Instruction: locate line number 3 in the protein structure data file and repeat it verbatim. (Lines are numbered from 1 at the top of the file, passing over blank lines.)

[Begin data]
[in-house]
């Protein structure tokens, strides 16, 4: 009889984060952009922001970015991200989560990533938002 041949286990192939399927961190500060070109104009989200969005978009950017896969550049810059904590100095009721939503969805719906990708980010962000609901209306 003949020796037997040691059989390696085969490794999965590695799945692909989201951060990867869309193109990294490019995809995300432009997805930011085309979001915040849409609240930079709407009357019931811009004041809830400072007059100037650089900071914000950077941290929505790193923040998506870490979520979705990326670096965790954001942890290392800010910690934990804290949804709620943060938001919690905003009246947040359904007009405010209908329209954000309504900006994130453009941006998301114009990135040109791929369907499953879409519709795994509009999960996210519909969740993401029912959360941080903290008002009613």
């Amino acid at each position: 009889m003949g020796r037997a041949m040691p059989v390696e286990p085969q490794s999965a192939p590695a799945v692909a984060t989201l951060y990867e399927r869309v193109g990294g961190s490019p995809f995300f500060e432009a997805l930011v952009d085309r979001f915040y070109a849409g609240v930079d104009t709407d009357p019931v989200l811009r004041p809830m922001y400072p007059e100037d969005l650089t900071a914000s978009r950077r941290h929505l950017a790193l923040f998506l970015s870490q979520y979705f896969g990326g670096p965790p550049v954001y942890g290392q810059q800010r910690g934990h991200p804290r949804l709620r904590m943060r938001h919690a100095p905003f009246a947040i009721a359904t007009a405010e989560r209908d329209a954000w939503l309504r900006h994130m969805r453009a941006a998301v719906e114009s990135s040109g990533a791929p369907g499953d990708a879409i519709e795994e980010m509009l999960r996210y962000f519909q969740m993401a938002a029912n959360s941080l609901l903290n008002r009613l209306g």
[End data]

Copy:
């Amino acid at each position: 009889m003949g020796r037997a041949m040691p059989v390696e286990p085969q490794s999965a192939p590695a799945v692909a984060t989201l951060y990867e399927r869309v193109g990294g961190s490019p995809f995300f500060e432009a997805l930011v952009d085309r979001f915040y070109a849409g609240v930079d104009t709407d009357p019931v989200l811009r004041p809830m922001y400072p007059e100037d969005l650089t900071a914000s978009r950077r941290h929505l950017a790193l923040f998506l970015s870490q979520y979705f896969g990326g670096p965790p550049v954001y942890g290392q810059q800010r910690g934990h991200p804290r949804l709620r904590m943060r938001h919690a100095p905003f009246a947040i009721a359904t007009a405010e989560r209908d329209a954000w939503l309504r900006h994130m969805r453009a941006a998301v719906e114009s990135s040109g990533a791929p369907g499953d990708a879409i519709e795994e980010m509009l999960r996210y962000f519909q969740m993401a938002a029912n959360s941080l609901l903290n008002r009613l209306g």